Mlim319 Information Behaviour – course outline

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MLIM6319 Information Behaviour – Syllabus (Summer 2007)
Lecturer: Dr. Sam Chu (2241-5894, e-mail: samchu@hku.hk, Runme Shaw Building 111B)
Meeting Time: Monday 6:30-9:00pm

28 May, 2007 - 13 August, 2007



Venue: Room 104, Runme Shaw Building, HKU
Course description:

This module examines the theory associated with information-seeking behaviour. The information seeking process is analysed and models are explored to explain information behaviour. The concept of information literacy will be examined with particular attention given to cognitive and affective issues.


Aims and objectives

This module will enable students to:



  • Demonstrate familiarity with information seeking, theories underlying it and the research related to it,

  • Identify and examine current trends and issues in the information cycle using professional and research literature,

  • Understand the characteristics of information seekers in the context of information agencies and systems that are user-centered,

  • Be able to identify the main concepts related to information needs, uses, and seeking,

  • Understand the nature of information and knowledge,

  • Discuss information seeking and learning theories, including cognitive and affective issues,

  • Observe and analyze information seeking behaviours in information agencies and in one’s workplace.


Suggested Textbook: Case, D. O. (2002). Looking for information: a survey of research on information seeking, needs, and behavior. Amsterdam: Academic Press. (Available in NetLibrary http://sunzi1.lib.hku.hk/ER/keyDB.jsp?lang=i and also available in Main Library’s Reserve)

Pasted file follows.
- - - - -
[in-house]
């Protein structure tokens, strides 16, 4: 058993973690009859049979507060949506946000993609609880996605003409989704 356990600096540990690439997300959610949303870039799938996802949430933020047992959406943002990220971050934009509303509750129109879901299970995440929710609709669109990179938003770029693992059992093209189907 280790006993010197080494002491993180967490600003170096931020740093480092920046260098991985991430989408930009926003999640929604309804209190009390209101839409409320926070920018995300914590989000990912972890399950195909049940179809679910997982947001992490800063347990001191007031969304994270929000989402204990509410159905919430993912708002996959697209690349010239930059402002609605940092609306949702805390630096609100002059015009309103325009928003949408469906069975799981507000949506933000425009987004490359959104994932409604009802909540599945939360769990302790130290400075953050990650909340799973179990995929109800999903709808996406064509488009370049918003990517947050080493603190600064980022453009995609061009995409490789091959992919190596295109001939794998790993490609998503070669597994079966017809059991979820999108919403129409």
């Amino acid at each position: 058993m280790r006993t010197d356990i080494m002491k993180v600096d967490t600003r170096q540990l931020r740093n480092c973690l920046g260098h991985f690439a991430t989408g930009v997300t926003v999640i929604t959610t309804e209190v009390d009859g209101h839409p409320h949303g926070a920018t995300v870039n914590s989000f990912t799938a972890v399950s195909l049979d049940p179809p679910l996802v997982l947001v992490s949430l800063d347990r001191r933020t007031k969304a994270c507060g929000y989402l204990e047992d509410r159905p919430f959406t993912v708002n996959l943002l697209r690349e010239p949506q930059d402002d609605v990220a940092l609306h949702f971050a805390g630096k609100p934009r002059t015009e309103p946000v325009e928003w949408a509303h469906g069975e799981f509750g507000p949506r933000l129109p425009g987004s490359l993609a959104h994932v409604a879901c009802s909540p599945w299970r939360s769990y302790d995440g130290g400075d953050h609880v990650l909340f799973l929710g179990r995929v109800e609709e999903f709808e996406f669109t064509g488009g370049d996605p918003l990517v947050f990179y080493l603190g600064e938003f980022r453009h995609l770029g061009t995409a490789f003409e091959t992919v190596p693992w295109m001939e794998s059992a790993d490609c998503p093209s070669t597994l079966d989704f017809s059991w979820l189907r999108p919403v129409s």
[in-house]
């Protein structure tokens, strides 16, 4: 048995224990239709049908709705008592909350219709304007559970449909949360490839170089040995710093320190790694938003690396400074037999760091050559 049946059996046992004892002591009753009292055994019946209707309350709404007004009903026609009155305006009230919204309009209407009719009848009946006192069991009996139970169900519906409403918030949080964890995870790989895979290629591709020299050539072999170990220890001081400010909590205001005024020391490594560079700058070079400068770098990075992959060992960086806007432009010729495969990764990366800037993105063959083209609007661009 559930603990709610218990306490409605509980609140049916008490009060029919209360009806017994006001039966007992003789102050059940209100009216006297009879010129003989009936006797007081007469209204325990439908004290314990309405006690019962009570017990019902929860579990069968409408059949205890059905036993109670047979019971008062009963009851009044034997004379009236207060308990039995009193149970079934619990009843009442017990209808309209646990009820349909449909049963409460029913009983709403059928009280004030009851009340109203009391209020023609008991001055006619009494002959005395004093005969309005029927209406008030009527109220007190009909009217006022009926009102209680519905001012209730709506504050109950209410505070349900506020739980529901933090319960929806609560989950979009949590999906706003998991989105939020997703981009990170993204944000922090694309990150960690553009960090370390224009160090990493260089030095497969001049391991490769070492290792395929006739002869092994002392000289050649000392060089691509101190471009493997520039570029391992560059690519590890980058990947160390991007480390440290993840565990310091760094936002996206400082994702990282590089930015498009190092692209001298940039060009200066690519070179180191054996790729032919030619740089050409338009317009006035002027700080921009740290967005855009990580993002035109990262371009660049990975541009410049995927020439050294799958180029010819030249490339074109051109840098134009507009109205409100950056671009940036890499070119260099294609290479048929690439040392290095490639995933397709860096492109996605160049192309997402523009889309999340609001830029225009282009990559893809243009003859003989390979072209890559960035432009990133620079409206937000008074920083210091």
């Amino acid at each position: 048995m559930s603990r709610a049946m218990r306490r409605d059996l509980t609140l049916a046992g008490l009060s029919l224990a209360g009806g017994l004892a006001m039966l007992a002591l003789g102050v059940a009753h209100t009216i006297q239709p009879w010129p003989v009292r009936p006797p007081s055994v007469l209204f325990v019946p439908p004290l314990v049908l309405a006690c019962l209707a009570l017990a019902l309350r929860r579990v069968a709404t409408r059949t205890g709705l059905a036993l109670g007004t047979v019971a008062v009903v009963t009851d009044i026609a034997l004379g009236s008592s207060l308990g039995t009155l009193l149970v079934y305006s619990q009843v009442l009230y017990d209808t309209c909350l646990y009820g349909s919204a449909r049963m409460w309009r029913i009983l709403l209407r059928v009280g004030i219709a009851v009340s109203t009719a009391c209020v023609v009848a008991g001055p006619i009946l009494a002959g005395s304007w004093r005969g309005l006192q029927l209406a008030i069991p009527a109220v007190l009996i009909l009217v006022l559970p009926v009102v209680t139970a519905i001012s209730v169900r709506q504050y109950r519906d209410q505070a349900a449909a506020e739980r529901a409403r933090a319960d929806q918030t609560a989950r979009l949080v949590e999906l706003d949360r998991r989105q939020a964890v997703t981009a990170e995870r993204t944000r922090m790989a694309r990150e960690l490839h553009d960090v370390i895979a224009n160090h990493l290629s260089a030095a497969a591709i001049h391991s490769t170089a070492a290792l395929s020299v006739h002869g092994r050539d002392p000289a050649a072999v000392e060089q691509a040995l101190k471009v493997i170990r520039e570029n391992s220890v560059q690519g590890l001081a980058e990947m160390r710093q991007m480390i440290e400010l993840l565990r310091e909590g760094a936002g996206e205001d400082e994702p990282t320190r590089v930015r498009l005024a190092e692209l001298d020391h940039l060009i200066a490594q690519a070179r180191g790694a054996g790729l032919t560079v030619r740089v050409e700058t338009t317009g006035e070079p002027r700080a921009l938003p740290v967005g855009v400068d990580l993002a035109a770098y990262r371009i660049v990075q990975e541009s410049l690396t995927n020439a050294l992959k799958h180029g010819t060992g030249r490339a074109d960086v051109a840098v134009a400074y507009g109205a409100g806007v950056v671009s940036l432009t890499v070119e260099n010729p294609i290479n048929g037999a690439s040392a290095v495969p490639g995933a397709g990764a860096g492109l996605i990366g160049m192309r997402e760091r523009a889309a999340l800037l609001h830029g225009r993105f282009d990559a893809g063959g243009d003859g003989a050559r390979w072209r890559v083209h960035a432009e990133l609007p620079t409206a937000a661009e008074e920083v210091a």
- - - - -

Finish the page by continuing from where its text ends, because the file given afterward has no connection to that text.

Topics to cover in each lesson:

Week 1 (May 28): Introduction and course overview; Defining information, information behaviour, information seeking behaviour, information searching behaviour, and information use behaviour.

  • Readings:

    • Chapter 1 “Information Behavior” and Chapter 3 “Concept of Information”

    • Wilson, T. D. (2000). Human Information behavior. Informing Science, 3(2), 49-56. (http://inform.nu/Articles/Vol3/v3n2p49-56.pdf)


Week 2 (June 4): Information search process

  • Readings:

    • Kuhlthau, C. C. (2004). Seeking meaning: A process approach to Library and information services. 2nd ed. Westport, CT: Libraries Unlimited. Chapter 3, 8, & 9. (Available in Main Library’s Reserve soon)


Week 3 (June 11): Information needs

  • Introducing the group projects and cover key things that students need to know to start planning the project.

  • Readings:

    • Chapter 4 “Information Needs and Information Seeking” and Chapter 5 “Related Concepts”